Maintaining the common elements and areas is one of the primary functions and responsibilities of community associations. Last year’s ruling by the Seventh Judicial Circuit Court’s Appellate Division illustrates the potential consequences that may arise in the event an association does not adequately address complaints by unit owners regarding nuisances resulting from the improper maintenance of the common elements.
In the case of Harbor View Daytona Condominium Association v. Katherine Strachan and John F. Strachan, the Strachans had complained to the association for several years of drainage back-flow plumbing problems causing black, soapy water to back up into the toilets, showers and sinks of their first-floor unit.
One of the plumbers who performed work at the condominium building during its original construction testified in depositions that when Harbor View converted from rental apartments to a condominium, washing machines were added to the individual units. While most of these washing machines connect to a drainpipe dedicated exclusively to them, the washing machines on the eighth floor penthouse level drain into pipes to which kitchen sinks from lower units are also connected.
In this particular case, the washing machine from unit 808 is the only one that drains into the kitchen sink line that serves the Strachans’ unit. According to the plumber’s testimony, Harbor View’s plumbing system was not designed to accommodate new high-efficiency washing machines that discharge water at a higher rate of speed than older machines, and in his opinion, unit 808’s high-efficiency washing machine is causing the plumbing problem.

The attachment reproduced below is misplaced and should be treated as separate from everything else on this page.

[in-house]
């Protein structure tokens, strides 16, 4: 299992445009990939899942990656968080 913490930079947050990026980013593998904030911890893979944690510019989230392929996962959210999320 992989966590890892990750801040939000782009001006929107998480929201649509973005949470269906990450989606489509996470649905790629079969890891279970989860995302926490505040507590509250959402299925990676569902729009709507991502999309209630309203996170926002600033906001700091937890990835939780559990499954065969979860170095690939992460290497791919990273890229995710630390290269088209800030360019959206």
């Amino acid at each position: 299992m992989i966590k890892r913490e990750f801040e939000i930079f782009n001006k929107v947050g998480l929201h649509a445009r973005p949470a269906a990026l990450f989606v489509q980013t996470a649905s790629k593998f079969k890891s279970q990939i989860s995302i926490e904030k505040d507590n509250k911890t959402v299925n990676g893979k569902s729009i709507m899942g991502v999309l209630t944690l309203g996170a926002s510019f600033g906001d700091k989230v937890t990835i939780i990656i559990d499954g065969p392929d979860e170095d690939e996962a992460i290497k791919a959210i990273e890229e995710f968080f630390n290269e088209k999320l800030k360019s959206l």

The plumber recommended that the association should either hire a mechanical engineer to evaluate the problem and make recommendations, re-pipe unit 808’s washing machine drainpipe and run it where it would tie into the sewer line, or install a laundry tub in unit 808 and have the washing machine drain into the laundry tub to slow down the water enough to prevent the backflow of water into unit 111.
The association had taken no apparent action to resolve the problem. The lower court entered an order granting summary judgment against the association, finding that the drainage problem constituted a nuisance that it had a duty to abate under Florida law and the community’s own declaration, further ordering the association “to diligently and permanently abate the plumbing nuisance harming Unit 111.”
The lower court’s ruling was affirmed by the appellate panel, which concluded that the association failed to commit itself to finding a solution to the backups by following the plumber’s recommendations, and the Strachans had demonstrated the existence of a problem, the responsibility of the association to maintain the kitchen sink line, and the continuation of the backups over a period of years.
This ruling should serve to remind community associations about the consequences which they may face when they fail to comply with their responsibility to maintain and repair common elements, especially in cases in which the common elements are causing a nuisance to a unit owner. Community associations are reminded that they should seek the advice of qualified and experienced community association legal counsel when confronted with circumstances in which unit owners are demanding that certain steps be taken by the association with regard to the common elements.